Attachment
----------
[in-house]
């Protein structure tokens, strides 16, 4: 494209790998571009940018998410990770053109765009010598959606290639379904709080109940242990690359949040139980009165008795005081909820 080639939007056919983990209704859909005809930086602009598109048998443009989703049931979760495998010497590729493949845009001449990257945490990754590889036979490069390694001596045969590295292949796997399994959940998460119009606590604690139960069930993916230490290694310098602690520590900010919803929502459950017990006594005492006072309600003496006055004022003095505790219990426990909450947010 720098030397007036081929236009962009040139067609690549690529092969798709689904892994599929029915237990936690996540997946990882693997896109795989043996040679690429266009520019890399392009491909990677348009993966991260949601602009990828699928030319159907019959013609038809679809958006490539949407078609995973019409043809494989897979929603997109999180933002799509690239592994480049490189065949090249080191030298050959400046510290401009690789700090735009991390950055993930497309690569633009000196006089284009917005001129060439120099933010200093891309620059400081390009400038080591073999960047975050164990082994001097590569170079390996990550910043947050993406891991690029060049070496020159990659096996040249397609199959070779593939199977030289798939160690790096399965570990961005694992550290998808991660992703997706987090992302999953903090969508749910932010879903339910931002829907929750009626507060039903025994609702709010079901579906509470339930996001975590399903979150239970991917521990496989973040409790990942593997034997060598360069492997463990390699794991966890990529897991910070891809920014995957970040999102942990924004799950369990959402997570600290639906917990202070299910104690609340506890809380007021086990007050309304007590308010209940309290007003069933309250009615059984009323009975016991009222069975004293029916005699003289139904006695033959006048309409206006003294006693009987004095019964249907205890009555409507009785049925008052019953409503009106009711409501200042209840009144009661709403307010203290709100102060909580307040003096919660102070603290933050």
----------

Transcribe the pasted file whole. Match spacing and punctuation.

[in-house]
């Protein structure tokens, strides 16, 4: 494209790998571009940018998410990770053109765009010598959606290639379904709080109940242990690359949040139980009165008795005081909820 080639939007056919983990209704859909005809930086602009598109048998443009989703049931979760495998010497590729493949845009001449990257945490990754590889036979490069390694001596045969590295292949796997399994959940998460119009606590604690139960069930993916230490290694310098602690520590900010919803929502459950017990006594005492006072309600003496006055004022003095505790219990426990909450947010 720098030397007036081929236009962009040139067609690549690529092969798709689904892994599929029915237990936690996540997946990882693997896109795989043996040679690429266009520019890399392009491909990677348009993966991260949601602009990828699928030319159907019959013609038809679809958006490539949407078609995973019409043809494989897979929603997109999180933002799509690239592994480049490189065949090249080191030298050959400046510290401009690789700090735009991390950055993930497309690569633009000196006089284009917005001129060439120099933010200093891309620059400081390009400038080591073999960047975050164990082994001097590569170079390996990550910043947050993406891991690029060049070496020159990659096996040249397609199959070779593939199977030289798939160690790096399965570990961005694992550290998808991660992703997706987090992302999953903090969508749910932010879903339910931002829907929750009626507060039903025994609702709010079901579906509470339930996001975590399903979150239970991917521990496989973040409790990942593997034997060598360069492997463990390699794991966890990529897991910070891809920014995957970040999102942990924004799950369990959402997570600290639906917990202070299910104690609340506890809380007021086990007050309304007590308010209940309290007003069933309250009615059984009323009975016991009222069975004293029916005699003289139904006695033959006048309409206006003294006693009987004095019964249907205890009555409507009785049925008052019953409503009106009711409501200042209840009144009661709403307010203290709100102060909580307040003096919660102070603290933050």